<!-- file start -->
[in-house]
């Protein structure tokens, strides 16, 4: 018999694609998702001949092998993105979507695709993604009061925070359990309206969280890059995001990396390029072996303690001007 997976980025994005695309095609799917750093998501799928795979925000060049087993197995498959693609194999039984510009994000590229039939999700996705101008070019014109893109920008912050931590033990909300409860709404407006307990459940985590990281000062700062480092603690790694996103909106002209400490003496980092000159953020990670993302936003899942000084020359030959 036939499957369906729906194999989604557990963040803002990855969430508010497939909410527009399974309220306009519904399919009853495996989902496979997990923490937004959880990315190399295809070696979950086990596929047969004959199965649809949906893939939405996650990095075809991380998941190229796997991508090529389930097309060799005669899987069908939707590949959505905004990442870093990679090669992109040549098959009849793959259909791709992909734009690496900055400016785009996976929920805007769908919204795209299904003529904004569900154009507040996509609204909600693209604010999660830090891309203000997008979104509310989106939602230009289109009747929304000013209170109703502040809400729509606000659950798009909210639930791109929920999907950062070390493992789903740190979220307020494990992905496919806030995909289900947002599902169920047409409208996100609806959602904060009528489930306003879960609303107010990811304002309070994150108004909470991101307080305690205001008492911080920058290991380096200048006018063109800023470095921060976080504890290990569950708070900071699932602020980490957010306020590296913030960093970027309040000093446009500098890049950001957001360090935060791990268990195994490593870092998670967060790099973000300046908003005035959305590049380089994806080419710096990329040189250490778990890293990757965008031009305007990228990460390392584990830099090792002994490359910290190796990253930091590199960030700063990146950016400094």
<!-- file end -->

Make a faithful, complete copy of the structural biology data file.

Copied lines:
[in-house]
């Protein structure tokens, strides 16, 4: 018999694609998702001949092998993105979507695709993604009061925070359990309206969280890059995001990396390029072996303690001007 997976980025994005695309095609799917750093998501799928795979925000060049087993197995498959693609194999039984510009994000590229039939999700996705101008070019014109893109920008912050931590033990909300409860709404407006307990459940985590990281000062700062480092603690790694996103909106002209400490003496980092000159953020990670993302936003899942000084020359030959 036939499957369906729906194999989604557990963040803002990855969430508010497939909410527009399974309220306009519904399919009853495996989902496979997990923490937004959880990315190399295809070696979950086990596929047969004959199965649809949906893939939405996650990095075809991380998941190229796997991508090529389930097309060799005669899987069908939707590949959505905004990442870093990679090669992109040549098959009849793959259909791709992909734009690496900055400016785009996976929920805007769908919204795209299904003529904004569900154009507040996509609204909600693209604010999660830090891309203000997008979104509310989106939602230009289109009747929304000013209170109703502040809400729509606000659950798009909210639930791109929920999907950062070390493992789903740190979220307020494990992905496919806030995909289900947002599902169920047409409208996100609806959602904060009528489930306003879960609303107010990811304002309070994150108004909470991101307080305690205001008492911080920058290991380096200048006018063109800023470095921060976080504890290990569950708070900071699932602020980490957010306020590296913030960093970027309040000093446009500098890049950001957001360090935060791990268990195994490593870092998670967060790099973000300046908003005035959305590049380089994806080419710096990329040189250490778990890293990757965008031009305007990228990460390392584990830099090792002994490359910290190796990253930091590199960030700063990146950016400094």